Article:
How to make your home solar-ready

Solar-ReadyThis week I was thrilled to be asked some great questions by a subscriber and listener. Among these was a query about how to make your home solar-ready if you can’t afford to install solar straight away.

The first premise of this question is one of affordability. It’s not the purpose of this post to debate affordability, but I should note that you’ve really got to prioritise when it comes to building new or doing a renovation. I’m a big advocate for putting the energy efficiency investments into your budget first, then doing the more decorative stuff later, rather than getting to the end and not being able to afford something that will ultimately save you money. Some might could that function before form.

I also acknowledge that some items are still simply too expensive for some, so how can we best plan for this?

Solar Thermal vs Solar Generation

When thinking about solar, there are two main types; solar thermal and solar photovoltaic (PV). Solar thermal makes hot water directly. Solar PV makes electricity.

Solar Hot Water Ready

Solar-Ready Water Cylinder
Installing a solar-ready hot water cylinder, such as this Peter Cocks model is a great way to make your home solar-ready

The best way to be prepared to install solar hot water some time down the track, is to install a ‘solar-ready’ hot water cylinder. The main difference is that a solar-ready cylinder will have an extra couple of ports for connecting the inlet from the solar collector.

A solar-ready cylinder will also either be stainless steel or copper inside, rather than glass because it’s designed to handle much higher temperatures, which are possible from a collector on a very sunny day.

Some solar-ready cylinders also have a complete coil inside. This is for a ‘closed-loop’ solar hot water system in which a heating fluid is circulated through the collector and into the cylinder, rather than the water that actually comes out of the tap. Closed-loop systems are more common in colder climates (Central Otago, lower South Island and Central North Island) where there’s a risk of frost during winter. The heating fluid can contain anti-freeze so it keeps working after a frost.

All these extras and different materials mean that a solar-ready cylinder will be more expensive than a standard. So doesn’t that defeat the purpose?

The answer is probably not.

If you think there’s a good chance of installed solar hot water at some stage in the future, then the extra cost now to be prepared is good insurance against having to replace the whole system later on.

Heat Pump Water Heaters

Heat Pump Water Heaters are a good alternative to solar thermal, particularly in the South Island. Installing a solar-ready hot water cylinder is likely to make it easier to install a split, two part heat pump system, should you later choose that option over solar.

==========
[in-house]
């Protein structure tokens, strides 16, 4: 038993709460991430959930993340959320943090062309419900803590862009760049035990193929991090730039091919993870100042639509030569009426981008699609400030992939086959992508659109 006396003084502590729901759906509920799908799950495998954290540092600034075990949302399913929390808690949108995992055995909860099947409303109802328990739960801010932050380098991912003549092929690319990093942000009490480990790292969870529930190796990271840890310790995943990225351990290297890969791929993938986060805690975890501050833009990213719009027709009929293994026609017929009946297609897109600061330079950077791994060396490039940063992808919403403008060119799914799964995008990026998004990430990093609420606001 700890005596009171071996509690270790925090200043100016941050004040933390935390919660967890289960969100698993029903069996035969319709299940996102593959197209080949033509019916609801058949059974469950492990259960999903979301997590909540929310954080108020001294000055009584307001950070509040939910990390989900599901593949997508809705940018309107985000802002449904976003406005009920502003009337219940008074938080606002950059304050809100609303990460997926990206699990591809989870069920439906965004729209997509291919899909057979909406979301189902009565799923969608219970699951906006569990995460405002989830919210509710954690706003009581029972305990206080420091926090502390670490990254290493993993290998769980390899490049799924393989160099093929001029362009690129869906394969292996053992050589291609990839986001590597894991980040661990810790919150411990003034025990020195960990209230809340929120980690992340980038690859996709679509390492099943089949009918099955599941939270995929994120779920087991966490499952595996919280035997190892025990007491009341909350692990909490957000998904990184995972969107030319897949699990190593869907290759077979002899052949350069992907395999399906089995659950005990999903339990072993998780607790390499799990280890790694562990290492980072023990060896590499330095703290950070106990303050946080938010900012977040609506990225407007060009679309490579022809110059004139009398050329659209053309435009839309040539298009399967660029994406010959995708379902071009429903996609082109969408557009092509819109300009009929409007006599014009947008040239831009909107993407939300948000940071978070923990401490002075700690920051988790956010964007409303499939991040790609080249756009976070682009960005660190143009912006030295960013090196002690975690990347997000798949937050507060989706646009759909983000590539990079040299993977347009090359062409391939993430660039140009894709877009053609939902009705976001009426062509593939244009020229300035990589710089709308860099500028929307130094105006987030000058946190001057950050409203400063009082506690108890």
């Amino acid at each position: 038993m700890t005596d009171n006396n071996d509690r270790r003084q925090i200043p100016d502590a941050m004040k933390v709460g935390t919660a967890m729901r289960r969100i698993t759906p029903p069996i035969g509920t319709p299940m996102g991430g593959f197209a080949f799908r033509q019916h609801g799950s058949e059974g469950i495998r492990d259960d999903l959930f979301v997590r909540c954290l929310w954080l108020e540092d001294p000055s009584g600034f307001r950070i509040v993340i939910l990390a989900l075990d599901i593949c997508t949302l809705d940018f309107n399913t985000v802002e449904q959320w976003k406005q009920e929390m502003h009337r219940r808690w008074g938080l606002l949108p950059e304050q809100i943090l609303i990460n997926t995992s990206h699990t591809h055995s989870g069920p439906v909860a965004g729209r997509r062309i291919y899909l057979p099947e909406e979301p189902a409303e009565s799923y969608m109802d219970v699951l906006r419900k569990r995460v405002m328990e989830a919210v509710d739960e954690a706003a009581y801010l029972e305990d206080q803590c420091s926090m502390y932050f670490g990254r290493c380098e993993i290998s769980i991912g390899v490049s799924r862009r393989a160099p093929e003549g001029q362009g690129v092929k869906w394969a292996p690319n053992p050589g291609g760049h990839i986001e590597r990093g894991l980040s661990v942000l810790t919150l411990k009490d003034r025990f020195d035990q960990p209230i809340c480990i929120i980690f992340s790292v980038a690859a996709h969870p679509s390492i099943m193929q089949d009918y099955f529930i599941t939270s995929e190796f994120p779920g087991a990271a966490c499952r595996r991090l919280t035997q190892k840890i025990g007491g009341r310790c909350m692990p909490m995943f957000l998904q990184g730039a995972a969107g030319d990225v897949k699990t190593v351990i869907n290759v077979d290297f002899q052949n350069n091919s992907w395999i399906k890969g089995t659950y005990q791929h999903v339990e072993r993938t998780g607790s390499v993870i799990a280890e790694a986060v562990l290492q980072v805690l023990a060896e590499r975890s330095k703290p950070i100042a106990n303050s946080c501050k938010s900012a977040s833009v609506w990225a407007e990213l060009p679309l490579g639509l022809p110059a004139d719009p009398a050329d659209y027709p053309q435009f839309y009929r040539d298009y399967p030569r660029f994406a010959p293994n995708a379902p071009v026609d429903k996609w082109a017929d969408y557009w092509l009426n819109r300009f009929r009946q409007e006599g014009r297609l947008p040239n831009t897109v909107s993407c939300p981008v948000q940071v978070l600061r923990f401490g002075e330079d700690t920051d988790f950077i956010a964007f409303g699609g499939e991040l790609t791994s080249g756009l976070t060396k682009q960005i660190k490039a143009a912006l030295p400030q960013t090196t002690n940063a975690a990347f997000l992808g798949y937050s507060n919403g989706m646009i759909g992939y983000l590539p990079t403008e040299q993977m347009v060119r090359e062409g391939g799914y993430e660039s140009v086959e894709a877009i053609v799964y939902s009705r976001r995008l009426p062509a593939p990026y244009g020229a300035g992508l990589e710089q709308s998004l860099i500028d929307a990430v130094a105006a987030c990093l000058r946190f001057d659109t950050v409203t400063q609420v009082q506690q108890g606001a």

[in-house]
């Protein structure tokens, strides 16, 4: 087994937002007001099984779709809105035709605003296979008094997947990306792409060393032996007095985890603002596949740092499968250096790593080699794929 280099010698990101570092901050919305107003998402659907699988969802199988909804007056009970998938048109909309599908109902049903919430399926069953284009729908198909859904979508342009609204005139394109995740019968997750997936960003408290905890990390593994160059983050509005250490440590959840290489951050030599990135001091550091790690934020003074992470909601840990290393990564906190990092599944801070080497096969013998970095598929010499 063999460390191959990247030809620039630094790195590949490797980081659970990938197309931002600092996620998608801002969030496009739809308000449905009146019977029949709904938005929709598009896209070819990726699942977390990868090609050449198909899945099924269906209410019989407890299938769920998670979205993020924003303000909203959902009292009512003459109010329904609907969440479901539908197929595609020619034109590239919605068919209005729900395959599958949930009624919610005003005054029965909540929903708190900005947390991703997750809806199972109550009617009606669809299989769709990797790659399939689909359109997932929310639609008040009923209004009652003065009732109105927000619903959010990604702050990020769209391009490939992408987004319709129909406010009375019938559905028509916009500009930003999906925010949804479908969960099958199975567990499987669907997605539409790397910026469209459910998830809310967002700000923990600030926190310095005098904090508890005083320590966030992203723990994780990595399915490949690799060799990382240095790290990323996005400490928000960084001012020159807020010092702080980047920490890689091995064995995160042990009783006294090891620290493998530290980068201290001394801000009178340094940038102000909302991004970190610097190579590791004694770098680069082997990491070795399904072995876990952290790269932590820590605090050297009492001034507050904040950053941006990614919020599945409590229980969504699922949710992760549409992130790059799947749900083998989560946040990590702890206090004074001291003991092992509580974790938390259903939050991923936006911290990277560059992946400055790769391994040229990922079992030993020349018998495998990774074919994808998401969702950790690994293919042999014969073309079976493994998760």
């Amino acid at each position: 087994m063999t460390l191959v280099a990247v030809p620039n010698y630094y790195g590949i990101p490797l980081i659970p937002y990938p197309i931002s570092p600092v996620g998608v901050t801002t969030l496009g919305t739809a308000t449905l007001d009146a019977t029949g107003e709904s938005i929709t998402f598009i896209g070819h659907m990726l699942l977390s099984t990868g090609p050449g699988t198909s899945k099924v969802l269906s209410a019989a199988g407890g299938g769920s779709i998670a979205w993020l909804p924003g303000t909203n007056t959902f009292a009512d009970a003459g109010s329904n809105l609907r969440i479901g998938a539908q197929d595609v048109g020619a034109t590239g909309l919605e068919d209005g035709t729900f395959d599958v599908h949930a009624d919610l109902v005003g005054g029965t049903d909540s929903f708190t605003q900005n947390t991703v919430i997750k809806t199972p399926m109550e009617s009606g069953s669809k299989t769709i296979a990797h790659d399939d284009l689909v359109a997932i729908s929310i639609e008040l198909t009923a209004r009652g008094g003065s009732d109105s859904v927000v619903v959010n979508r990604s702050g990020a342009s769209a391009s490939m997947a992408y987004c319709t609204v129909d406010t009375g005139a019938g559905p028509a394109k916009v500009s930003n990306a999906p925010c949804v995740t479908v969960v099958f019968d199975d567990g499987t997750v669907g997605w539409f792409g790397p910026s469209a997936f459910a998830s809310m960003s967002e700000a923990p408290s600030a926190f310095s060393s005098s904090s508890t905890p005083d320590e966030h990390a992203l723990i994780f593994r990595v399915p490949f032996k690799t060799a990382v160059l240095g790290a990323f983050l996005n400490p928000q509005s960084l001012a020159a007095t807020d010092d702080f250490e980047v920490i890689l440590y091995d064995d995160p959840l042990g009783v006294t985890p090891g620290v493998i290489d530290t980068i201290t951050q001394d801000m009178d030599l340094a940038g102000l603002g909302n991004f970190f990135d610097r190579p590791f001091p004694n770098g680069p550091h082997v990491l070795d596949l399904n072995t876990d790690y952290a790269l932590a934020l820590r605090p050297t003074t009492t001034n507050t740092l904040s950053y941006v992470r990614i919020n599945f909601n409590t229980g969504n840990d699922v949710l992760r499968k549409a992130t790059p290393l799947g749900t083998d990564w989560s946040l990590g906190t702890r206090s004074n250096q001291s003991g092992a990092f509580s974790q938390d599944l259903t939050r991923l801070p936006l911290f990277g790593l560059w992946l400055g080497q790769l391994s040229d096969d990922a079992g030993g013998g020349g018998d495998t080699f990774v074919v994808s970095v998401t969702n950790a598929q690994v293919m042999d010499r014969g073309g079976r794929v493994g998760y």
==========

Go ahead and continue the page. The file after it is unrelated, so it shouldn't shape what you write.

Whether you’re leaning towards solar or heat pump, my recommendation is to get a supplier and installer involved early. They may even be able to pre-pipe during the build, which will make future installation even easier.

Econergy Heat Pump Water Heater
Econergy is one example of a split system heat pump water heater than can be retrofitted to a solar-ready cylinder

Photovoltaic Solar-Ready

Enasolar inverter
Christchurch-based EnaSolar produce a great inverter system. Install the cables and mount when you build. Then the inverter slots in when you’re ready to get your panels.

Pre-wiring for solar PV is a really exciting and highly recommended proposition. I know of some building companies who are moving towards this as standard. One of the best systems I’ve come across is the Christchurch-based EnaSolar. Installing the whole system will almost be ‘plug-and-play’ by taking this approach.

EnaSolar even have a video of installing one of their intervters. You can see how you can have the case installed when you build, then just slot the inverter unit in later, when you purchase panels.

Solar-Ready Roof

And of course, don’t forget your roof. The best roof for any type of solar will be:

  • North facing (in the southern hemisphere)
  • Have a pitch approximately equal to your latitude (about 36° in Auckland – 45° in Dunedin)
  • No overshadowed by trees or neighbouring property
  • No at the maximum limit of any recession planes, incase addition framing is required for panels
  • Strong enough to support extra load

Check out this useful Solar Assessment Checklist from Beacon for more tips.